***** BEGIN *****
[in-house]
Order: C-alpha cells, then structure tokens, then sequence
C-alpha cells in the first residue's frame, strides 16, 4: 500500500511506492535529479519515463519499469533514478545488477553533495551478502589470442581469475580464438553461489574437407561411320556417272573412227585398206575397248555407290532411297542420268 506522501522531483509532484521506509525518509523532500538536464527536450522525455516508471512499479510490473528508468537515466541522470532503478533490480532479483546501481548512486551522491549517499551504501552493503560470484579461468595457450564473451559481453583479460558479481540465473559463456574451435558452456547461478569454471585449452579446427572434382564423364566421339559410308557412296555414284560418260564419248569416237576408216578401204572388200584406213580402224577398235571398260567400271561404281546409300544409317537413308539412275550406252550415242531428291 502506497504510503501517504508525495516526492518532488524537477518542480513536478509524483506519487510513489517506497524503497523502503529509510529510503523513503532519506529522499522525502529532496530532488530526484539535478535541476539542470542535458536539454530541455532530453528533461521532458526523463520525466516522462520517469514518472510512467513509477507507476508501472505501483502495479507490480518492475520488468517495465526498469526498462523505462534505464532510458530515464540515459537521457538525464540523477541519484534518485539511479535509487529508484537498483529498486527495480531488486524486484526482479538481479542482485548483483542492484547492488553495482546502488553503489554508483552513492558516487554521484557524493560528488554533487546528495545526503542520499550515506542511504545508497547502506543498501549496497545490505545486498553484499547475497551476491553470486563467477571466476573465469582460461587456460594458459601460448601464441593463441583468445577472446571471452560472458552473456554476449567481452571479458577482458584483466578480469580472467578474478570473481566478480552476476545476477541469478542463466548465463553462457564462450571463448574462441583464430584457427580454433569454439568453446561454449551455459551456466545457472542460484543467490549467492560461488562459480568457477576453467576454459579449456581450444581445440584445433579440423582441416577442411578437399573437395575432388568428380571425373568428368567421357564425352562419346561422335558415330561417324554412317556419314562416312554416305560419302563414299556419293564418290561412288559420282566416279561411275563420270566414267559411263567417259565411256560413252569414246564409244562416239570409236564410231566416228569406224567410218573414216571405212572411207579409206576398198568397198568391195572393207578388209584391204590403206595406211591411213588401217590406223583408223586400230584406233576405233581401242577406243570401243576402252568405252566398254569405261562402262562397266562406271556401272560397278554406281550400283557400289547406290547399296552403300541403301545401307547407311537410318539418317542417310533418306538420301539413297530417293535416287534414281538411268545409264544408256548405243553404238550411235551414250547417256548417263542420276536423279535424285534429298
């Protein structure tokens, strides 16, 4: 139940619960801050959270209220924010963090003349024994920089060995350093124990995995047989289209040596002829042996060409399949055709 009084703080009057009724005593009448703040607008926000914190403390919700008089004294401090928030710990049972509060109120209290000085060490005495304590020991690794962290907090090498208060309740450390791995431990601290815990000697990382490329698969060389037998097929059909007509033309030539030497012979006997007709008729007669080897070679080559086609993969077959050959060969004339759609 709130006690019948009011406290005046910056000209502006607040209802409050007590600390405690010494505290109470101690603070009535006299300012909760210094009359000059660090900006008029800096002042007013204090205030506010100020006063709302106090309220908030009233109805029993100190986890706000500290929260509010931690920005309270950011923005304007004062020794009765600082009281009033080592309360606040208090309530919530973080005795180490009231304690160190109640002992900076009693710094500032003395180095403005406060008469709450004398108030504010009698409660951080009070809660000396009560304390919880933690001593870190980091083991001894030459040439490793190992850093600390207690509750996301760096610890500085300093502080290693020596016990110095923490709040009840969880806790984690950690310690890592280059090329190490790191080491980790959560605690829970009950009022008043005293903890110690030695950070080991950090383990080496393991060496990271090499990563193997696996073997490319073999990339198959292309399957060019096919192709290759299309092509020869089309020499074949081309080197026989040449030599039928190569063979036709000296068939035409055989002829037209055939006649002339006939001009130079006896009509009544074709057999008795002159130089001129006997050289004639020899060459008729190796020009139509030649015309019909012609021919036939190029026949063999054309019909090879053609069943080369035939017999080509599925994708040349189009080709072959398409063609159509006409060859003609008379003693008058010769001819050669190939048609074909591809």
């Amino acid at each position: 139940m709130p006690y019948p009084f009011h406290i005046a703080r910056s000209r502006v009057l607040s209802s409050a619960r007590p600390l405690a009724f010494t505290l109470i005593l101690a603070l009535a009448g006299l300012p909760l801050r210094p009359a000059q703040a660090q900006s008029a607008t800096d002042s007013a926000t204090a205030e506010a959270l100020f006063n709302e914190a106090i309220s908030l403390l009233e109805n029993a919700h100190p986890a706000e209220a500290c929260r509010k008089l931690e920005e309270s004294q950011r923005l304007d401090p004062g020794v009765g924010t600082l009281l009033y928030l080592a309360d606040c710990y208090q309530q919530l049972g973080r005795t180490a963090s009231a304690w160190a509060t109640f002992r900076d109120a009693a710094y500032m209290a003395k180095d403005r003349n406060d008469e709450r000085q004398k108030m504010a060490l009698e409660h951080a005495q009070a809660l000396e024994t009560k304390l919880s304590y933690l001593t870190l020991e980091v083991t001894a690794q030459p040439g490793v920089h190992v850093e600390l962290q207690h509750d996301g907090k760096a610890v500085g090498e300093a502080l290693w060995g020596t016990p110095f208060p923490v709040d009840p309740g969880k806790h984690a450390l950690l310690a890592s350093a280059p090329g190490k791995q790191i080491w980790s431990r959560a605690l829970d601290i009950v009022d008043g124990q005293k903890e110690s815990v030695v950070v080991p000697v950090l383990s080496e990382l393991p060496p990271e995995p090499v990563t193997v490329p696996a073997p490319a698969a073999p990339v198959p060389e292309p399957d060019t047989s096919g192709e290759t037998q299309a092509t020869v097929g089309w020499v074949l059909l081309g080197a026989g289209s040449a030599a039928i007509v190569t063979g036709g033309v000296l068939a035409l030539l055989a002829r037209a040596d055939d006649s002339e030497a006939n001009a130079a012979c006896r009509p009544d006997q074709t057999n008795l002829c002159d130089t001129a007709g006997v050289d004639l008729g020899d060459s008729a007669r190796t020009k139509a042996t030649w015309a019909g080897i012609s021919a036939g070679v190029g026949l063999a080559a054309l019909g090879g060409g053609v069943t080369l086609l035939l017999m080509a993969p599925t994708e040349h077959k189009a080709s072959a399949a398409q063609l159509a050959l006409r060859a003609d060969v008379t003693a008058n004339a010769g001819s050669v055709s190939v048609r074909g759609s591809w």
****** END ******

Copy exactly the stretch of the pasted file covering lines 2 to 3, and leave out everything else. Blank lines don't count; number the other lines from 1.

Order: C-alpha cells, then structure tokens, then sequence
C-alpha cells in the first residue's frame, strides 16, 4: 500500500511506492535529479519515463519499469533514478545488477553533495551478502589470442581469475580464438553461489574437407561411320556417272573412227585398206575397248555407290532411297542420268 506522501522531483509532484521506509525518509523532500538536464527536450522525455516508471512499479510490473528508468537515466541522470532503478533490480532479483546501481548512486551522491549517499551504501552493503560470484579461468595457450564473451559481453583479460558479481540465473559463456574451435558452456547461478569454471585449452579446427572434382564423364566421339559410308557412296555414284560418260564419248569416237576408216578401204572388200584406213580402224577398235571398260567400271561404281546409300544409317537413308539412275550406252550415242531428291 502506497504510503501517504508525495516526492518532488524537477518542480513536478509524483506519487510513489517506497524503497523502503529509510529510503523513503532519506529522499522525502529532496530532488530526484539535478535541476539542470542535458536539454530541455532530453528533461521532458526523463520525466516522462520517469514518472510512467513509477507507476508501472505501483502495479507490480518492475520488468517495465526498469526498462523505462534505464532510458530515464540515459537521457538525464540523477541519484534518485539511479535509487529508484537498483529498486527495480531488486524486484526482479538481479542482485548483483542492484547492488553495482546502488553503489554508483552513492558516487554521484557524493560528488554533487546528495545526503542520499550515506542511504545508497547502506543498501549496497545490505545486498553484499547475497551476491553470486563467477571466476573465469582460461587456460594458459601460448601464441593463441583468445577472446571471452560472458552473456554476449567481452571479458577482458584483466578480469580472467578474478570473481566478480552476476545476477541469478542463466548465463553462457564462450571463448574462441583464430584457427580454433569454439568453446561454449551455459551456466545457472542460484543467490549467492560461488562459480568457477576453467576454459579449456581450444581445440584445433579440423582441416577442411578437399573437395575432388568428380571425373568428368567421357564425352562419346561422335558415330561417324554412317556419314562416312554416305560419302563414299556419293564418290561412288559420282566416279561411275563420270566414267559411263567417259565411256560413252569414246564409244562416239570409236564410231566416228569406224567410218573414216571405212572411207579409206576398198568397198568391195572393207578388209584391204590403206595406211591411213588401217590406223583408223586400230584406233576405233581401242577406243570401243576402252568405252566398254569405261562402262562397266562406271556401272560397278554406281550400283557400289547406290547399296552403300541403301545401307547407311537410318539418317542417310533418306538420301539413297530417293535416287534414281538411268545409264544408256548405243553404238550411235551414250547417256548417263542420276536423279535424285534429298